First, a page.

Bruce Dickinson grew up herding cattle, riding horses and tending avocado and lemon orchards on the family's Santa Clara Valley ranch.
The 1,285-acre Fagan Canyon property just north of Santa Paula has been in the Dickinson family for three generations. Dickinson, his father and grandfather have worked the land -- nestled in one of the last large farming valleys in coastal Southern California -- for six decades.
So it never occurred to Bruce Dickinson, 53, that he would one day sell the scenic hillside parcel. But that was before his three sons decided against a ranching life. And before development pressures began bearing down on Dickinson and his family.
As it turns out, the ranch lies within Santa Paula's urban boundaries, making it the largest developable property in a tightly restricted growth area. The land is seen by many as key to the revitalization of a city that has struggled since the oil industry left town 35 years ago.
So steep has been the fall that Santa Paula's once vibrant downtown -- the picturesque stand-in for Main Street USA in many Hollywood movies -- has given way to empty shops and boarded-up storefronts. The local community hospital stands on the brink of financial collapse, and street gangs are largely responsible for a spike in crime.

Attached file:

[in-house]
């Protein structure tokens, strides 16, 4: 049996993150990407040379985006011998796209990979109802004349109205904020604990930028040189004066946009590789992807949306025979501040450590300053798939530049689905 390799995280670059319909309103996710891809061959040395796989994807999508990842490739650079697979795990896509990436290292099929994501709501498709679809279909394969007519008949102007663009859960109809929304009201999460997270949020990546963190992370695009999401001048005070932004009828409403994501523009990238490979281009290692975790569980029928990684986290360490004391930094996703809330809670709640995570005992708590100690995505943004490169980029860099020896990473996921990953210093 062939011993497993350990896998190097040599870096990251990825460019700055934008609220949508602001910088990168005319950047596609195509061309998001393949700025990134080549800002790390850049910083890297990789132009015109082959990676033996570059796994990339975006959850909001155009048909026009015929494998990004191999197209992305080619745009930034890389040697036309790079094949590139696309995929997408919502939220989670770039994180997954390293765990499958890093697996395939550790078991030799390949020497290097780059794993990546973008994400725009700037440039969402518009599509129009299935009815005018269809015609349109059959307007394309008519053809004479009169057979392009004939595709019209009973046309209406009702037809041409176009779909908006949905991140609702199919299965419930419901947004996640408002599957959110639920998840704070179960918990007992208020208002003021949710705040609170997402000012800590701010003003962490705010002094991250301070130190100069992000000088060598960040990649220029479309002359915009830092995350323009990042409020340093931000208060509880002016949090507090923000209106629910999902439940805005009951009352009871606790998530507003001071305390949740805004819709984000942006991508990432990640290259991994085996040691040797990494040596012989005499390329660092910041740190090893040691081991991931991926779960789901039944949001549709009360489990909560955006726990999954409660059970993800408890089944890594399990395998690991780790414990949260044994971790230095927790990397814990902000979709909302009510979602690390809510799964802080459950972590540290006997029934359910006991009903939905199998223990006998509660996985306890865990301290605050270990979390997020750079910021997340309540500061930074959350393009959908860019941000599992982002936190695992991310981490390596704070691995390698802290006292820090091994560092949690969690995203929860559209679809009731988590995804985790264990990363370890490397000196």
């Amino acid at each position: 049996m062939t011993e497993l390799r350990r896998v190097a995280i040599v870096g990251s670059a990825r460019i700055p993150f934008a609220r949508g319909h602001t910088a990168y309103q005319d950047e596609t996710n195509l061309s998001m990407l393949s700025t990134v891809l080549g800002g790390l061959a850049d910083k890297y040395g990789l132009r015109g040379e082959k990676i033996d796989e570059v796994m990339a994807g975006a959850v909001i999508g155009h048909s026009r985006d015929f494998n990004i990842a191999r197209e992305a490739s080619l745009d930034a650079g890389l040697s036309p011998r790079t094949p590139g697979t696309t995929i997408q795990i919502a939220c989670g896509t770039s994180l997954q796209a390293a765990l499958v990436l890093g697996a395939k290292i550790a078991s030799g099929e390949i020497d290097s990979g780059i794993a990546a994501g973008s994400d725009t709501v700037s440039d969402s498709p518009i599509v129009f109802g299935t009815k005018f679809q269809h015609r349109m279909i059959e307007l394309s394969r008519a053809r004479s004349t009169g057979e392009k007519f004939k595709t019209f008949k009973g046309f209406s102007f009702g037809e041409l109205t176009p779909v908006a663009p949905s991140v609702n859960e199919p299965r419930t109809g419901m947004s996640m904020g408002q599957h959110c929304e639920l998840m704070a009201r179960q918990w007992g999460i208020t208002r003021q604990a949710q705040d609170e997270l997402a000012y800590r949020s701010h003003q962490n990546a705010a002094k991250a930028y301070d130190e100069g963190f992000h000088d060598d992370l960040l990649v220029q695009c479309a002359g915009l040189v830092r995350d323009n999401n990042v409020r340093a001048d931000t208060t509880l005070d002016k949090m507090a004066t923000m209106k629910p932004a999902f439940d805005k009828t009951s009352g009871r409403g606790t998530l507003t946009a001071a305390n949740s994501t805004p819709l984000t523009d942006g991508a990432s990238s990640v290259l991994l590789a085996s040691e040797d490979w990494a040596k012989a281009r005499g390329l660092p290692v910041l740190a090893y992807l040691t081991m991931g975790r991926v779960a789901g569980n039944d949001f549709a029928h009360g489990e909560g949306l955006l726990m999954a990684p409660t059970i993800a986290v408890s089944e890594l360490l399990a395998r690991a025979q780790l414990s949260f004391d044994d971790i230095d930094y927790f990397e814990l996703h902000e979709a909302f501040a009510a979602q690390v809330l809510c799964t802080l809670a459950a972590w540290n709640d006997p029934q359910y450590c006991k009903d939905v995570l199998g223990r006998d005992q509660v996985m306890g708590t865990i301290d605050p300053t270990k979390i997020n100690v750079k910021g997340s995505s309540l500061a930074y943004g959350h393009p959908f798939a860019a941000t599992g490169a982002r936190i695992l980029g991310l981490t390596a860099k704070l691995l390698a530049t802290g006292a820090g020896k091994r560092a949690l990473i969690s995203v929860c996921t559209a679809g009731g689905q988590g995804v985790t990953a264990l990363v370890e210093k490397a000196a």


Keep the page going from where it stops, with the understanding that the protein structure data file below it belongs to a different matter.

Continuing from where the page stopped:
With all this in mind, Dickinson, his mother, Patricia, and three sisters -- all of whom own an equal stake in the land -- sat down at the kitchen table five years ago and took a vote. It was unanimous to sell the property.
They agreed that selling the land would be good not only for the family but for the future of the city.
"We're dying here," Dickinson said. "It's obvious to us as a family and as residents we're dying. There's been a no-growth attitude here since the '70s and '80s. You're building yourself a problem if you don't grow."
Dickinson's family struck a deal with Dallas-based Centex Homes, which has agreed to buy the land if it receives approval to build up to 2,500 houses on 1,700 acres, including the ranch Dickinson's late grandfather, Ralph Dickinson, bought in 1939. The developer recently spent $900,000 on an unusual seven-day community planning and design workshop with the aim of putting together an acceptable development proposal. John Franklin, a partner in the planned development, said Dickinson family members were particularly sensitive about who they wanted to work with and what type of project would be suitable for the community.
"They were very concerned about having it done the right way and took a lot of pain and time in deciding who was going to be the right developer," Franklin said.
"They wanted to sell it to someone who was going to do the right thing. They know the family has a legacy in town."
Leaders in the city of 29,000 residents agree that Fagan Canyon is crucial to revitalization. They are counting on the proposed project to serve as a catalyst for change as well as another source of revenue to help pay for basic services, including schools, roads and police.
But resident Mike Miller, who fought development of neighboring Adams Canyon two years ago, said he didn't believe that Fagan Canyon would be the panacea others were counting upon.